As entertaining an Al Davis-esque spending spree in free agency would be, the Jon Gruden, and Mike Mayock led Raiders are best served being meticulous buyers in the market. While RaiderNation is salivating at every free agent available, the head coach and general manager must approach the madness — which officially gets underway March 13 (but teams can legally tamper two days prior) — Cool Hand Luke style.
So far, so good.
“Obviously we aren’t looking to add players that are at the end of their career. We’re looking for blossoming young players, those guys usually don’t get to free agency,” Gruden told a throng of media at the NFL combine. “The pickings are slim for everybody, but there are a couple diamonds in the rough. We’ll see where the market goes, but you don’t want to spend all your money that you have on a few free agents, you want to try and keep some of that money available in case a trade might develop during the draft.”
But can the brash Gruden stay tempered? After all, he has cash to burn with an estimated $69 million in cap space. And he went on the record with Howie Long in an interview stating players are “dying to be Raiders”. Yet, with Mayock in tow, Gruden is partnered with a personnel man whose bread and butter is the NFL draft. And that’s where the Gruden Raiders foundation must be built. Free agency is a mere supplement to roster building. Find one diamond and try to extract it while buoying depth with other signings.
It’s painfully obvious the Raiders are lacking both depth and quality. This is what happens to a roster when it’s deconstructed and being built back up. Gruden and Mayock aren’t one or two signings away from being a playoff contender, and as such, the focus in free agency this offseason should be contributors and depth. That’s tier two and below. Leaving the tier one FAs for Las Vegas when income tax drops from California’s 13-percent mark to zero.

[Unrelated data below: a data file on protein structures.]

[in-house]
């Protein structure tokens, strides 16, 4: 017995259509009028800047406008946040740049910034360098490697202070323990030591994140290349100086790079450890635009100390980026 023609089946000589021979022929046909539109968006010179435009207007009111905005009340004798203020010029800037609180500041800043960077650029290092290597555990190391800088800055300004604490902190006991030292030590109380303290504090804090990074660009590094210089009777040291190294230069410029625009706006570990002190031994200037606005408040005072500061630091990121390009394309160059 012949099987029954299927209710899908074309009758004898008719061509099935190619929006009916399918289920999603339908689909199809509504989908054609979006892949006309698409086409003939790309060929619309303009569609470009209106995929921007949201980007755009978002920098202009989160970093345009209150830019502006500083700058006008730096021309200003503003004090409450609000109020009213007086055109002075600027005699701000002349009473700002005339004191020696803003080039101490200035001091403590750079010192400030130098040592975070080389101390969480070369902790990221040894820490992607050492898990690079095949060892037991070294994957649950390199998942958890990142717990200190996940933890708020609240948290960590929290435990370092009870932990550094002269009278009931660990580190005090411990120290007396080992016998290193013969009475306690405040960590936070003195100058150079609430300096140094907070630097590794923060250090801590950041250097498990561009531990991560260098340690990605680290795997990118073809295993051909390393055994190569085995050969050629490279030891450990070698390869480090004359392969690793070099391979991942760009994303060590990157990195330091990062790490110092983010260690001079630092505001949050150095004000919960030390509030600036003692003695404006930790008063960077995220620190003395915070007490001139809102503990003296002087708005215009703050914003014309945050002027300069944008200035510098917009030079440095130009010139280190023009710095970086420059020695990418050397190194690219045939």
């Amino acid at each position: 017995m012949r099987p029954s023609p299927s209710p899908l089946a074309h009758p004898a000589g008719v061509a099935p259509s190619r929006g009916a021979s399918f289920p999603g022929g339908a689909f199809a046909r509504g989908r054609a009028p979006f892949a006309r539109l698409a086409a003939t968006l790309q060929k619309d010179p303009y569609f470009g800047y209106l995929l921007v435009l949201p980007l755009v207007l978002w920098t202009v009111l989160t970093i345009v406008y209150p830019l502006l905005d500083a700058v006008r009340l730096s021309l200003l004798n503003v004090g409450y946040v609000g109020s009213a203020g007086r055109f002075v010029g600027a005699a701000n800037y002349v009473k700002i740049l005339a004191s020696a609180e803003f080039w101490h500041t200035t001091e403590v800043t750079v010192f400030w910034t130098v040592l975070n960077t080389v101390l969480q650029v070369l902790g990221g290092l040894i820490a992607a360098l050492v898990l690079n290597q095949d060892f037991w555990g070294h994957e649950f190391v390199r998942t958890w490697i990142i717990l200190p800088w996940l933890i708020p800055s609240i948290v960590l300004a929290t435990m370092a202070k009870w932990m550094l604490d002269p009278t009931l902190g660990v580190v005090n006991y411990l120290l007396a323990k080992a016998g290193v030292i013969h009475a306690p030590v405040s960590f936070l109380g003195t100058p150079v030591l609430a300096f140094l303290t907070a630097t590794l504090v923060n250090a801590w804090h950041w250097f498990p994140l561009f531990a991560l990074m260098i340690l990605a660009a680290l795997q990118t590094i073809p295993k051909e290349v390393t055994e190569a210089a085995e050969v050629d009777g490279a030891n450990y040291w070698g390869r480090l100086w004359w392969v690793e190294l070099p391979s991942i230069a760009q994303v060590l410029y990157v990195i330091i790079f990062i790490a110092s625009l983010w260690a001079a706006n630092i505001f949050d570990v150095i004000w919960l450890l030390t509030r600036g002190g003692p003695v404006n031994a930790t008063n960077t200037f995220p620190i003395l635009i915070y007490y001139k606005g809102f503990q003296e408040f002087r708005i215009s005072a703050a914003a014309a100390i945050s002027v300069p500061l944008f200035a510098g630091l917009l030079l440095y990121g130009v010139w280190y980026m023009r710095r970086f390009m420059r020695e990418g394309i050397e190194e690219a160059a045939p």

Surely, Gruden-Mayock tandem can chase top-prize free agents in running back Le’Veon Bell, wide receiver Tyrell Williams, edge rusher Trey Flowers, linebackers C.J. Mosley or Anthony Barr, and safeties Adrian Amos or Eric Weddle, but those are big-ticket items. Landing one or two — if at all possible — would be a boon for the retooling Raiders. However, landing them still doesn’t put the Raiders over the top as prohibitive postseason favorites.
Chasing second-wave free agents like defensive lineman Kerry Hyder, edge rusher Preston Smith, linebacker Josh Bynes or Kwon Alexander, cornerback Darqueze Dennard, safeties George Iloka or Ha Ha Clinton-Dix, would put the Raiders in more financially responsible scenarios. The guaranteed money — something that is likely to be flying at free agents when the legal tampering period opens — wouldn’t be as gargantuan with second-tier players and below.
Because if the draft is where the foundation pieces are cultivated, free agency a month before that grand event is complimentary.
“The reality is that, there has to be a complete game plan in place, and you have to take into account the strengths and weaknesses of the draft and how you go out and fill those complimentary holes in free agency,” Mayock said. “From my perspective, free agency is always looked at with caution. There are more busts over time than there have been Pro Bowl players. What are you looking to do in free agency? Fill some holes. We have some holes we need to fill.”
The hope here is the Raiders do not drastically deviate from the course with the money surely burning a gaping hole in Gruden’s wallet.